The CBP, IPR, and $1 Million Dollars in Counterfeit Sinks: How Customs Continues to Enforce Trademark Infringement at American Borders

Posted by Glenn A. Ellis on January 25, 2018

Routinely, Customs officers examine imports into the country. The CBP says that it “enforces Intellectual Property Rights (IPR), most visibly by seizing products that infringe IPR such as trademarks, copyrights, and patents.”

Taking IPR seriously, the CBP explains that “the theft of intellectual property and trade in fake goods threaten America’s economic vitality and national security,” adding that, “trade in these illicit goods funds criminal activities and organized crime.”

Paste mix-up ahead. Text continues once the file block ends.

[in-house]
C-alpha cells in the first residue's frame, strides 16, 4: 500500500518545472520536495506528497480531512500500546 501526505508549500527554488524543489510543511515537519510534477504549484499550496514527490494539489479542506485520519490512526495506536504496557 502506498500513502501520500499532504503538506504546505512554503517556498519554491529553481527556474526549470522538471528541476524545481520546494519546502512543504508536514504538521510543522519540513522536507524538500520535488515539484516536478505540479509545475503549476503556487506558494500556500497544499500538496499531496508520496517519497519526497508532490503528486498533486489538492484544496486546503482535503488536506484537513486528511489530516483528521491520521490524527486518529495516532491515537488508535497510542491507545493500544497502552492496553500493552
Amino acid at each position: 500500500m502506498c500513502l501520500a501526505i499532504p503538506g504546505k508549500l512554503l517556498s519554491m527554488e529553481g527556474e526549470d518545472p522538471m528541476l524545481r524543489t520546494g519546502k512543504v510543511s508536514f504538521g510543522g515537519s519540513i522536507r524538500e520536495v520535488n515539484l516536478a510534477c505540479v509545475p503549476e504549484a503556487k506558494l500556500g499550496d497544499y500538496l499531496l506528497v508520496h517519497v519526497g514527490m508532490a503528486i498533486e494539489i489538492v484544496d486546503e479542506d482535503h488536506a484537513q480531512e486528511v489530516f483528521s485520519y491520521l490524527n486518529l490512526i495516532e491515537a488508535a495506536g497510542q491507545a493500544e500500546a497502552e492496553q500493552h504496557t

On January 5th, CBP officers seized over 1,000 sinks in North Dakota after an examination revealed a trademark infringement. The aggregate manufacturer’s suggested retail price of the sinks is nearly $1 million dollars- $944, 512 to be exact.

But why should you care about fake sinks? The CBP says it’s because “importing counterfeit merchandise can damage the U.S. economy and threaten the health and safety of the American people.”

“To protect both private industry and consumers, CBP has made IPR enforcement a priority trade issue,” the organization says, “CBP’s IPR enforcement strategy is multi-layered and includes seizing illegal merchandise at our borders, pushing the border ‘outward’ through audits of suspect importers, cooperating with our international trading partners, and collaborating with industry and governmental agencies to enhance these efforts.”

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For more information on the CBP and IPR, check out the CBP’s website, as well as, stay up to date with us on our twitter and blog posts.

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